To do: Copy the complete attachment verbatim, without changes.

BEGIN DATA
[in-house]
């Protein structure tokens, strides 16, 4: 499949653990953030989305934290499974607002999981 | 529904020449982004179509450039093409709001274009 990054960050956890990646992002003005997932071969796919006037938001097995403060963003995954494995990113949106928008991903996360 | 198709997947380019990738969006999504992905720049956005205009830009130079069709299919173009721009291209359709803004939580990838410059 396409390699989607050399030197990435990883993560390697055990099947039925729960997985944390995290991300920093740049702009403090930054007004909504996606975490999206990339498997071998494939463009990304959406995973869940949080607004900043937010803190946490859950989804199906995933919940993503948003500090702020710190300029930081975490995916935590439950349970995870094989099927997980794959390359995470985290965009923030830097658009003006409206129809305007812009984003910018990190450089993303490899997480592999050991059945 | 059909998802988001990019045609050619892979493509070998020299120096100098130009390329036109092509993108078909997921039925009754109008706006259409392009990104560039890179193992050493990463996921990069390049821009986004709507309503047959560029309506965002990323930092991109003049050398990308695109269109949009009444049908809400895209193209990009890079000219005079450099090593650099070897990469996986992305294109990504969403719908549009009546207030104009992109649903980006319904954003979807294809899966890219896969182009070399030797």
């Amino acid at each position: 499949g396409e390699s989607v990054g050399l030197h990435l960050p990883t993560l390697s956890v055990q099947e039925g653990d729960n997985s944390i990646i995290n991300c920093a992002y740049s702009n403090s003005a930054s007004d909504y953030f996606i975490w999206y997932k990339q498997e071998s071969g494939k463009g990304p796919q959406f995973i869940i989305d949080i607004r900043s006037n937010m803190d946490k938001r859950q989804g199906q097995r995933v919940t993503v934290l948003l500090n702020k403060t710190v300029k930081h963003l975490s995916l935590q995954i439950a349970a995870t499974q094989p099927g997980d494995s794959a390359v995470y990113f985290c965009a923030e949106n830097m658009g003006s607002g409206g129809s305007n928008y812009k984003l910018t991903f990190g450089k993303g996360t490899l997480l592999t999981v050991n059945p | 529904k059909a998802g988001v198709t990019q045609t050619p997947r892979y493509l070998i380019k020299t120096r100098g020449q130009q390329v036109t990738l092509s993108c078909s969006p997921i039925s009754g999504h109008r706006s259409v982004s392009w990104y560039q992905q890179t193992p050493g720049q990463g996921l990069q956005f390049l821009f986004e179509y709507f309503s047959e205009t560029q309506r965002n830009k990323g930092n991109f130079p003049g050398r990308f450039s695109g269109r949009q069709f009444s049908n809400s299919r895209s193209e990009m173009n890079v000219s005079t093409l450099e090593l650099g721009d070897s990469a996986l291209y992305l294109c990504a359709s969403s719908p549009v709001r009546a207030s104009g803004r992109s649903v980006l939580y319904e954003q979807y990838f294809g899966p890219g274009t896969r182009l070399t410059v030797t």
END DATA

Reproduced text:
[in-house]
């Protein structure tokens, strides 16, 4: 499949653990953030989305934290499974607002999981 | 529904020449982004179509450039093409709001274009 990054960050956890990646992002003005997932071969796919006037938001097995403060963003995954494995990113949106928008991903996360 | 198709997947380019990738969006999504992905720049956005205009830009130079069709299919173009721009291209359709803004939580990838410059 396409390699989607050399030197990435990883993560390697055990099947039925729960997985944390995290991300920093740049702009403090930054007004909504996606975490999206990339498997071998494939463009990304959406995973869940949080607004900043937010803190946490859950989804199906995933919940993503948003500090702020710190300029930081975490995916935590439950349970995870094989099927997980794959390359995470985290965009923030830097658009003006409206129809305007812009984003910018990190450089993303490899997480592999050991059945 | 059909998802988001990019045609050619892979493509070998020299120096100098130009390329036109092509993108078909997921039925009754109008706006259409392009990104560039890179193992050493990463996921990069390049821009986004709507309503047959560029309506965002990323930092991109003049050398990308695109269109949009009444049908809400895209193209990009890079000219005079450099090593650099070897990469996986992305294109990504969403719908549009009546207030104009992109649903980006319904954003979807294809899966890219896969182009070399030797």
């Amino acid at each position: 499949g396409e390699s989607v990054g050399l030197h990435l960050p990883t993560l390697s956890v055990q099947e039925g653990d729960n997985s944390i990646i995290n991300c920093a992002y740049s702009n403090s003005a930054s007004d909504y953030f996606i975490w999206y997932k990339q498997e071998s071969g494939k463009g990304p796919q959406f995973i869940i989305d949080i607004r900043s006037n937010m803190d946490k938001r859950q989804g199906q097995r995933v919940t993503v934290l948003l500090n702020k403060t710190v300029k930081h963003l975490s995916l935590q995954i439950a349970a995870t499974q094989p099927g997980d494995s794959a390359v995470y990113f985290c965009a923030e949106n830097m658009g003006s607002g409206g129809s305007n928008y812009k984003l910018t991903f990190g450089k993303g996360t490899l997480l592999t999981v050991n059945p | 529904k059909a998802g988001v198709t990019q045609t050619p997947r892979y493509l070998i380019k020299t120096r100098g020449q130009q390329v036109t990738l092509s993108c078909s969006p997921i039925s009754g999504h109008r706006s259409v982004s392009w990104y560039q992905q890179t193992p050493g720049q990463g996921l990069q956005f390049l821009f986004e179509y709507f309503s047959e205009t560029q309506r965002n830009k990323g930092n991109f130079p003049g050398r990308f450039s695109g269109r949009q069709f009444s049908n809400s299919r895209s193209e990009m173009n890079v000219s005079t093409l450099e090593l650099g721009d070897s990469a996986l291209y992305l294109c990504a359709s969403s719908p549009v709001r009546a207030s104009g803004r992109s649903v980006l939580y319904e954003q979807y990838f294809g899966p890219g274009t896969r182009l070399t410059v030797t």